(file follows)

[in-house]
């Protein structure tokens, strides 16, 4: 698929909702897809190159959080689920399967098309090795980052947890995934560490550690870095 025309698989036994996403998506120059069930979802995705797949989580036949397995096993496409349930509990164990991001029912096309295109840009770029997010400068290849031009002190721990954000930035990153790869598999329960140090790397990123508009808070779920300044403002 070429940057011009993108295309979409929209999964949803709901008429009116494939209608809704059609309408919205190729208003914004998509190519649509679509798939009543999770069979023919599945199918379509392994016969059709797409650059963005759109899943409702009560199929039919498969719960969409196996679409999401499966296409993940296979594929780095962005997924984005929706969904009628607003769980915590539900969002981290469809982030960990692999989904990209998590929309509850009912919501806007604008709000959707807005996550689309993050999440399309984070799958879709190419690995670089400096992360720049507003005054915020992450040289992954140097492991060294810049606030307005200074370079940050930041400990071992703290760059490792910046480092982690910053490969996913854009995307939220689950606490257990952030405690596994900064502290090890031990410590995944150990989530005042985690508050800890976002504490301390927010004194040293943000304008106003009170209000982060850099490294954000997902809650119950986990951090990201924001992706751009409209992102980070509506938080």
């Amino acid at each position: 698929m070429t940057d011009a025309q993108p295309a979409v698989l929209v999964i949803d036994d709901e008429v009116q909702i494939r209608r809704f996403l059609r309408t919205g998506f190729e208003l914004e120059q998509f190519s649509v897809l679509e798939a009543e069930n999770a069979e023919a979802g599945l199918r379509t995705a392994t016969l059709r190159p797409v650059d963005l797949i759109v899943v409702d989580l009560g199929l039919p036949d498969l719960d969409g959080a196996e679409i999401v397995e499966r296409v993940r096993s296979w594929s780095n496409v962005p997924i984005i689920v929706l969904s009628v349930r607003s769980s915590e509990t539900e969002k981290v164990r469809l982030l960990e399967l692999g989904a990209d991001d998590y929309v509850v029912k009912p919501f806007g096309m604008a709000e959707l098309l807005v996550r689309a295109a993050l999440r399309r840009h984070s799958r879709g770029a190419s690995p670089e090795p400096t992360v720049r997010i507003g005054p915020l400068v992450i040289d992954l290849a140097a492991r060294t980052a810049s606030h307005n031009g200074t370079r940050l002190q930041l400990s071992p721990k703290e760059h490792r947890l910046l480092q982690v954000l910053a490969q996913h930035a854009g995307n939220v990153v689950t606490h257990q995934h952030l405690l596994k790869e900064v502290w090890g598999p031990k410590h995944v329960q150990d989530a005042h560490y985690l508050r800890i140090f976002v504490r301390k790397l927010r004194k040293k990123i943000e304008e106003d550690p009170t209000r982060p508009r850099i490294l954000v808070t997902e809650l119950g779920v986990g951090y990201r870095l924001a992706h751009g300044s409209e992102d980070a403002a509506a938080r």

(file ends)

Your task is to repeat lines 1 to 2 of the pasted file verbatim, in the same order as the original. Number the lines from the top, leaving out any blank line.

[in-house]
């Protein structure tokens, strides 16, 4: 698929909702897809190159959080689920399967098309090795980052947890995934560490550690870095 025309698989036994996403998506120059069930979802995705797949989580036949397995096993496409349930509990164990991001029912096309295109840009770029997010400068290849031009002190721990954000930035990153790869598999329960140090790397990123508009808070779920300044403002 070429940057011009993108295309979409929209999964949803709901008429009116494939209608809704059609309408919205190729208003914004998509190519649509679509798939009543999770069979023919599945199918379509392994016969059709797409650059963005759109899943409702009560199929039919498969719960969409196996679409999401499966296409993940296979594929780095962005997924984005929706969904009628607003769980915590539900969002981290469809982030960990692999989904990209998590929309509850009912919501806007604008709000959707807005996550689309993050999440399309984070799958879709190419690995670089400096992360720049507003005054915020992450040289992954140097492991060294810049606030307005200074370079940050930041400990071992703290760059490792910046480092982690910053490969996913854009995307939220689950606490257990952030405690596994900064502290090890031990410590995944150990989530005042985690508050800890976002504490301390927010004194040293943000304008106003009170209000982060850099490294954000997902809650119950986990951090990201924001992706751009409209992102980070509506938080």